Good cholesterol. Bad cholesterol. High cholesterol. Low cholesterol. It’s all so confusing. Need help sorting it out? Cholesterol is a kind of fat called a lipid: our livers produce it, and also we consume it in certain kinds of food. If too much builds up in our system, it could lead to hardening of the arteries, heart attack and stroke. So let’s run down the top four cholesterol myths, according to Health magazine:
- Myth #1: Americans have the highest cholesterol in the world. False! According to the World Health Organization, we rank #83 in the world, pretty far down on the list, with an average total cholesterol count of 197. This is just below the generally accepted cut-off for risk – which is 200. Colombia tops the rankings with an average of 244, with Israel, Norway, Libya and Uruguay in a four-way tie for second. As a nation, our propensity toward obesity is much more of a problem than our cholesterol levels.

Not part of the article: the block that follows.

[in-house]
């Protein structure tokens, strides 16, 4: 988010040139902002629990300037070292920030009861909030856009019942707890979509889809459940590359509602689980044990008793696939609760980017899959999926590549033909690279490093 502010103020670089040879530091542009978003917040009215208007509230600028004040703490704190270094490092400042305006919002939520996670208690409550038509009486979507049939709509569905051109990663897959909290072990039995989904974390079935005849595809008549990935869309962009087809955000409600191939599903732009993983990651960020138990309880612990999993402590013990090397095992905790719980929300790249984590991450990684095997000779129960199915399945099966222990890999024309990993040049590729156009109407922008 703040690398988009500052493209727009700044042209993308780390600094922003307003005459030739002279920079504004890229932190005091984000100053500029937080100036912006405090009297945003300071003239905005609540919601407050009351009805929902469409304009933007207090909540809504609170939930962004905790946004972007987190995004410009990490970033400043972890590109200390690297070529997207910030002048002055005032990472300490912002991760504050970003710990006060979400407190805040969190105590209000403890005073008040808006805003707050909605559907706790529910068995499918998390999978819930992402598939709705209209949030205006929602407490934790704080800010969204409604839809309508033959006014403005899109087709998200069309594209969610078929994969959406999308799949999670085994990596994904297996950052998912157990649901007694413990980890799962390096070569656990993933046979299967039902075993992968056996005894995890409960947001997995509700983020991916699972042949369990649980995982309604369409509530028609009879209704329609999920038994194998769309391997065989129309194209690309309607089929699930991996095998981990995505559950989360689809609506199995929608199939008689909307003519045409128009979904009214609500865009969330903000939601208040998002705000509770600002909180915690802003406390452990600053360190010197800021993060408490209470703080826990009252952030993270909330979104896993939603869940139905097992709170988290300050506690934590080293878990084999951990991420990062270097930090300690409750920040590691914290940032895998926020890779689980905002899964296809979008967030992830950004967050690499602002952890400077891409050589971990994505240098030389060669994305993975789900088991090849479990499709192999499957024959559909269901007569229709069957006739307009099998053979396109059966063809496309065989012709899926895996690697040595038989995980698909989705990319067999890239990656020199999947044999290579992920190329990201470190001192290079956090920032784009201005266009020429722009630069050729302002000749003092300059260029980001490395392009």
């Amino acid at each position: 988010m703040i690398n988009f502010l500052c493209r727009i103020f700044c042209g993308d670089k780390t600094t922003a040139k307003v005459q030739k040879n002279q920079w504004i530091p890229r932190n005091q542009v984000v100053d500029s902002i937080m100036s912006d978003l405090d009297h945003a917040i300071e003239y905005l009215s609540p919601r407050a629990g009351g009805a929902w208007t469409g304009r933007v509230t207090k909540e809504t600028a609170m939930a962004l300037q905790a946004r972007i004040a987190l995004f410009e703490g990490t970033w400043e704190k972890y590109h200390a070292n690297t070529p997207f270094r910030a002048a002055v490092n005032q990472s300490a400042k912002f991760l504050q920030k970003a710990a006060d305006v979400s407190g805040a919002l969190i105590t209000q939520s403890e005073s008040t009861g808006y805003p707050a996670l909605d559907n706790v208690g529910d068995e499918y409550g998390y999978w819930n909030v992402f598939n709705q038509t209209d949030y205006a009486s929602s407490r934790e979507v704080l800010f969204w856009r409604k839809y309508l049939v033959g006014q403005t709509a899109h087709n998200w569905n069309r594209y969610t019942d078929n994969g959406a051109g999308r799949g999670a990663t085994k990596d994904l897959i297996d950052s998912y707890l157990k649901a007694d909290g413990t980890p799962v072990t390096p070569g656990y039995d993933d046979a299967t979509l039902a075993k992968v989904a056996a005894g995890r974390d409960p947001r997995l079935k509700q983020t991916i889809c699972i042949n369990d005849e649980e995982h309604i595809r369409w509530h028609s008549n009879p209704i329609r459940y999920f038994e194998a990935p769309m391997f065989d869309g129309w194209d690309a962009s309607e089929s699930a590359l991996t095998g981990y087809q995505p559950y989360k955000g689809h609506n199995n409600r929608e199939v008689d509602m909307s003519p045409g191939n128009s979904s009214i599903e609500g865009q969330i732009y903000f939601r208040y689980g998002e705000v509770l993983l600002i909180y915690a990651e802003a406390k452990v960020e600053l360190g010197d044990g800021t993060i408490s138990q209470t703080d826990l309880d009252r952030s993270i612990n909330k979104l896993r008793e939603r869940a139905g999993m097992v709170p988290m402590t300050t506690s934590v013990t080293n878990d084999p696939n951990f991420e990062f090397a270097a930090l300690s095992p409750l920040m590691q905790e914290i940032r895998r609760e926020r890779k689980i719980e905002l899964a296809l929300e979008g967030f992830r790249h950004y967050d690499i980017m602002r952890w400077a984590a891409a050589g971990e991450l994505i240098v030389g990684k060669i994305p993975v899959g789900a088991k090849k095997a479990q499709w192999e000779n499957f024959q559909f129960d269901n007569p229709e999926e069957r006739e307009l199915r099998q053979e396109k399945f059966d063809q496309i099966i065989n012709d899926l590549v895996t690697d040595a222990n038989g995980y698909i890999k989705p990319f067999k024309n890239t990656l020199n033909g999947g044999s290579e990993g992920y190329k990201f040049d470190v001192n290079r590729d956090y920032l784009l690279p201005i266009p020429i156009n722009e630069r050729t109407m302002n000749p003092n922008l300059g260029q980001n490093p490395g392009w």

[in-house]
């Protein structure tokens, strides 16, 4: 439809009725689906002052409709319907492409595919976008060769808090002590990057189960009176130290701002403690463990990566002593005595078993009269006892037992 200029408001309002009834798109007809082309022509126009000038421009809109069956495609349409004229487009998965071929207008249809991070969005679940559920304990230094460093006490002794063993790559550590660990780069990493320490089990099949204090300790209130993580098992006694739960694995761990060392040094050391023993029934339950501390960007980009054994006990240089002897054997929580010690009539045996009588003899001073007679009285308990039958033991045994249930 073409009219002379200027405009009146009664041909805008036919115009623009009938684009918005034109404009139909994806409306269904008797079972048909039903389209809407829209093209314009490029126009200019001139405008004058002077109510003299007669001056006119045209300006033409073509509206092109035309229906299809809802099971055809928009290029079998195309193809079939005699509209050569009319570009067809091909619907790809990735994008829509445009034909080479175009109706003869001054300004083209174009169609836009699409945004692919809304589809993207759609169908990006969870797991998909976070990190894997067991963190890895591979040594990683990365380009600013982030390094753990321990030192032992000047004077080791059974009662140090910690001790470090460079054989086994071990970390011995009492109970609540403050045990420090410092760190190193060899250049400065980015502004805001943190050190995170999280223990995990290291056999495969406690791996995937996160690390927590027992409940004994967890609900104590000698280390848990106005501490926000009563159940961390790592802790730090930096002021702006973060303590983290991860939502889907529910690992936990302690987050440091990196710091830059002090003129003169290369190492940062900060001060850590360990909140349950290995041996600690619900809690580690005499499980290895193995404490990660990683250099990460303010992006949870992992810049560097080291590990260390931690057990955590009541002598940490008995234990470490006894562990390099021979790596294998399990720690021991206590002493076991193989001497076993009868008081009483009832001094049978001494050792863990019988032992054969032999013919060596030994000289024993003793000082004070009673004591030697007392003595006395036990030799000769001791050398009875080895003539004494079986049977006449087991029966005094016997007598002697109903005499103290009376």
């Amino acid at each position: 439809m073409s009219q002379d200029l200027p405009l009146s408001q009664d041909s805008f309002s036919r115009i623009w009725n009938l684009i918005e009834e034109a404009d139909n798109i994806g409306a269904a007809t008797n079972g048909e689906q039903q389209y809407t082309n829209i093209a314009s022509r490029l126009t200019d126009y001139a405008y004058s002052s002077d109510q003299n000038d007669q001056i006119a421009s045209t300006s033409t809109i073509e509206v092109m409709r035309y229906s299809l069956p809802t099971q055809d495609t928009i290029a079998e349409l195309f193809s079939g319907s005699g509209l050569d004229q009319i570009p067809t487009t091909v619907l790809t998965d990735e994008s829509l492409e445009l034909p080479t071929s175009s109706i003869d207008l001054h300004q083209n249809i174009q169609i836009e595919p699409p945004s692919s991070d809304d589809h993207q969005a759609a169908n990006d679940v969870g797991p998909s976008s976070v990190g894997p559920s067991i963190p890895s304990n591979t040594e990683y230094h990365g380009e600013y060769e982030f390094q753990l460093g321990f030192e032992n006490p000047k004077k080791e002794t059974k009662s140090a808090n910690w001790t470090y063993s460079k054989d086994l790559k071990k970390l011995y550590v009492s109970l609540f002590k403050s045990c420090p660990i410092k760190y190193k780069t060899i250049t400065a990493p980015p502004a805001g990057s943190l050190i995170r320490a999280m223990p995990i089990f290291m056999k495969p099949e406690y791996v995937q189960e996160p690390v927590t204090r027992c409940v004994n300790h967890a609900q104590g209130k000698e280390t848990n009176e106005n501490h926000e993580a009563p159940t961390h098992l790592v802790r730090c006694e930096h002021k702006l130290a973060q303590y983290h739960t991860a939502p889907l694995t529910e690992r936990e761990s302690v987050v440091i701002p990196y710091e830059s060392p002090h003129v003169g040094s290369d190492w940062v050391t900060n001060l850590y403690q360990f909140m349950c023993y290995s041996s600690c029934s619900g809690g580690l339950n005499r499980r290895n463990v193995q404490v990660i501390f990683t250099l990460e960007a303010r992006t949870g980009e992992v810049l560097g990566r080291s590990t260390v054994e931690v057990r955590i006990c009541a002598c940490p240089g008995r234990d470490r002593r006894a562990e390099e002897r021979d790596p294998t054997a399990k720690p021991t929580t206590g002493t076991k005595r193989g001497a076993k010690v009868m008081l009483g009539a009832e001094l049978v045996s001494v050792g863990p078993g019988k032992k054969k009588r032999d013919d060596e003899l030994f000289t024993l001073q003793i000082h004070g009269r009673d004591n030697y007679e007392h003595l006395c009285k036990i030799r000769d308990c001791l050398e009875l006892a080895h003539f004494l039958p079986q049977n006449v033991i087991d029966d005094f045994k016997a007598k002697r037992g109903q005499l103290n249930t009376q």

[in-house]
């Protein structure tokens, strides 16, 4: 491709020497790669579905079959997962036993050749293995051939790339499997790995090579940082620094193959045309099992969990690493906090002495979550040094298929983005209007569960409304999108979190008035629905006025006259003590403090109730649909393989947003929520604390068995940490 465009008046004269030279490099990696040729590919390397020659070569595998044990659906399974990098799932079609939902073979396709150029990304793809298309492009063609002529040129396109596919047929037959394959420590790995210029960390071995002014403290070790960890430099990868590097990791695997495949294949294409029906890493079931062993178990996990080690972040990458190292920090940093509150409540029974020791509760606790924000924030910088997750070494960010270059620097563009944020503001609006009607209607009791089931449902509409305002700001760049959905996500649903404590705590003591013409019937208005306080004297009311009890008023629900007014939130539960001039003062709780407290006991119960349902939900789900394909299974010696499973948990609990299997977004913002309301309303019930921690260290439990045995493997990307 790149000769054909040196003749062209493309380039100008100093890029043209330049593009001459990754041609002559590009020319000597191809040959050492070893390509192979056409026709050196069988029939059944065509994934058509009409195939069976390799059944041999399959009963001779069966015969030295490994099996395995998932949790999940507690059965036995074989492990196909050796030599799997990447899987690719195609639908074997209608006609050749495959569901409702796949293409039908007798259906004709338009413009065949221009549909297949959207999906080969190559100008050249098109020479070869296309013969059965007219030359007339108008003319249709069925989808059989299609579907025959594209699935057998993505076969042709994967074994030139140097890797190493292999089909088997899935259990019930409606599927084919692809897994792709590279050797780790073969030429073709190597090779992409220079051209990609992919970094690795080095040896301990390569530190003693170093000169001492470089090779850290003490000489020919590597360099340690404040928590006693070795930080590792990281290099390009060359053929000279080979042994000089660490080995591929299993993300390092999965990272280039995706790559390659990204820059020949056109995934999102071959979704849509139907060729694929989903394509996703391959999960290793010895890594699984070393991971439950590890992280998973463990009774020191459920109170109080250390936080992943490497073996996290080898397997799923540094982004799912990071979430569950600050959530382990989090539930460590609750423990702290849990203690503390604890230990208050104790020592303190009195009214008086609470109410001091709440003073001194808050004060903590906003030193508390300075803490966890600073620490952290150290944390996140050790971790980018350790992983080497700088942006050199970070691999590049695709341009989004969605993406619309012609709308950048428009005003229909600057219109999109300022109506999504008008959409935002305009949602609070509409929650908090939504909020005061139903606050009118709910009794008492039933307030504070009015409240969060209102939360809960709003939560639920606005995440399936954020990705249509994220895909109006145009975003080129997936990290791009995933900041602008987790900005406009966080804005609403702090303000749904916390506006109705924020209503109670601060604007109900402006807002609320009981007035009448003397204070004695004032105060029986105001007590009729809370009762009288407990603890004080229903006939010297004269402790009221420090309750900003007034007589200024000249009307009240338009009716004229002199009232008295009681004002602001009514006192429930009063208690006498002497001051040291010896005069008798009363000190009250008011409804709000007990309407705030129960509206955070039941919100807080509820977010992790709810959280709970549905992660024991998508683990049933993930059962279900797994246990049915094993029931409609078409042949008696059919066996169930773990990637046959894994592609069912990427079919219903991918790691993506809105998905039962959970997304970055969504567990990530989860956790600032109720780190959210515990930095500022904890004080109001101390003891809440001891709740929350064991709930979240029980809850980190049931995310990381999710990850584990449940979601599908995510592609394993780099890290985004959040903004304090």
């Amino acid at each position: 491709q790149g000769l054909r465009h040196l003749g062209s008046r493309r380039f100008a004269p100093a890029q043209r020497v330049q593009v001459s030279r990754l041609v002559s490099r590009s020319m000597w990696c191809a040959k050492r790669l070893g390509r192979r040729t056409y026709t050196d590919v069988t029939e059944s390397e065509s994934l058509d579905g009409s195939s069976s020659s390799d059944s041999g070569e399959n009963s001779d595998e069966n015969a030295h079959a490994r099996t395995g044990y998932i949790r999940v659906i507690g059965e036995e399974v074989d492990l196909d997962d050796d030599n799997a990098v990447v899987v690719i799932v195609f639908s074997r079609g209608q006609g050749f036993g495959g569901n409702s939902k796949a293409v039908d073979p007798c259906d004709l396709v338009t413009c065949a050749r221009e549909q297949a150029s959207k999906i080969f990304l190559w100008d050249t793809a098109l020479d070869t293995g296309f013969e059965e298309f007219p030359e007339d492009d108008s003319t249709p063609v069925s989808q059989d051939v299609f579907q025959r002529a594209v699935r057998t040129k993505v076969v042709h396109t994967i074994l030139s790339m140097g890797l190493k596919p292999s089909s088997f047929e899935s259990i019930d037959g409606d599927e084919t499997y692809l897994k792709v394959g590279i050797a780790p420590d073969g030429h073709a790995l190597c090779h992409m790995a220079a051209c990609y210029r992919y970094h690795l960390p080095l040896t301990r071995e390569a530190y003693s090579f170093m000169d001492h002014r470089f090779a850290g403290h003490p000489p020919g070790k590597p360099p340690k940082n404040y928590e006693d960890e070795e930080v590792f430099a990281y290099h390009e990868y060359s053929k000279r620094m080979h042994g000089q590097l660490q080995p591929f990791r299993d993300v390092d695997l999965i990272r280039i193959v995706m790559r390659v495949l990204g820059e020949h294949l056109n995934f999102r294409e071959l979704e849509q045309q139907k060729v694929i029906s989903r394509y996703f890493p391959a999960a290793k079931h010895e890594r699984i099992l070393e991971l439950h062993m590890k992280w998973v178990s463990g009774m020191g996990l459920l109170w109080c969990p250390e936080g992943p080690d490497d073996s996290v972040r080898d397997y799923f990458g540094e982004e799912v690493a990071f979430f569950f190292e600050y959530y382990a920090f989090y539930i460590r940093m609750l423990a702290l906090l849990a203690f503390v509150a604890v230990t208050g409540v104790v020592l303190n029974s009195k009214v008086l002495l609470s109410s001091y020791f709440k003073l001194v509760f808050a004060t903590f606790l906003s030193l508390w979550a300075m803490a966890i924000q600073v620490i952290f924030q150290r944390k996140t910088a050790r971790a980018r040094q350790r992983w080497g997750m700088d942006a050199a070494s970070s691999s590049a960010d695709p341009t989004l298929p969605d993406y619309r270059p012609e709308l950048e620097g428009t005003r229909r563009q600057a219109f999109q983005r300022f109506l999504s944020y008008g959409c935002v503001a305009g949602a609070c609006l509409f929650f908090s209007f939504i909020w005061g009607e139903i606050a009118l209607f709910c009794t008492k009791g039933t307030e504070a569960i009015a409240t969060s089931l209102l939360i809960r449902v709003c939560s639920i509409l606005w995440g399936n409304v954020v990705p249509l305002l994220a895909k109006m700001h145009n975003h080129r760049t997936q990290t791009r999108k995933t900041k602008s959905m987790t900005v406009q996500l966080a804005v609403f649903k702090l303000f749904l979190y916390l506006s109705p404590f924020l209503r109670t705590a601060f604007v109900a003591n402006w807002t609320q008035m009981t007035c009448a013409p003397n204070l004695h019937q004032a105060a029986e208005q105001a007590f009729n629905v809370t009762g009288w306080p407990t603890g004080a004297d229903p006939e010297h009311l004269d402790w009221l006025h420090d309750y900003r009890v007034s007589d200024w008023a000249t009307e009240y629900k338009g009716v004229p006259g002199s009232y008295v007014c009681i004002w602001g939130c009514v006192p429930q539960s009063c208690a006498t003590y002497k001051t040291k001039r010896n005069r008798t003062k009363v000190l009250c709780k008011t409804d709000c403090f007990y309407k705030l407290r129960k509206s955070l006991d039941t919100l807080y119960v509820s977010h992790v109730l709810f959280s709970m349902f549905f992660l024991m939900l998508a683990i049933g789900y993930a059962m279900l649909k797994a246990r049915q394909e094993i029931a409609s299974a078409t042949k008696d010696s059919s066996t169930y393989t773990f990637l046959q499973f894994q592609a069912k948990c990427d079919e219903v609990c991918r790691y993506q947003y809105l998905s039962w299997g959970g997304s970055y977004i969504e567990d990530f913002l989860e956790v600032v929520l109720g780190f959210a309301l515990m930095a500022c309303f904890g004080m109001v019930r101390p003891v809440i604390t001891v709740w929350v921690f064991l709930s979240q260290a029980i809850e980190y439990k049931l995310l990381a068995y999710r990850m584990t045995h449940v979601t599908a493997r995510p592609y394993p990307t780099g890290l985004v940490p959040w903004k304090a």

- Myth #2: All cholesterol is bad. False, again! The cholesterol that our bodies naturally produce plays an important part in keeping us healthy, including insulating nerve cells in our brain and helping to provide structure for the membranes of other cells.
- Myth #3: Eggs are bad for you. Nope, go ahead and keep them on the menu. It’s true that eggs do have about 200 milligrams of cholesterol, but only part of this ends up in our bloodstream. So, a couple servings of eggs a week isn’t bad for you at all. In fact, eggs are a great source of protein and unsaturated fat.
- Myth #4: If a food contains “zero” cholesterol, this is the best choice to help you fight high cholesterol. Not true. Good for you for reading nutritional labels, but know this: Foods high in saturated fat – like dairy and animal products - and trans-fat, like you find in a lot of packaged foods, are the big culprits for pushing your cholesterol count into the danger zone.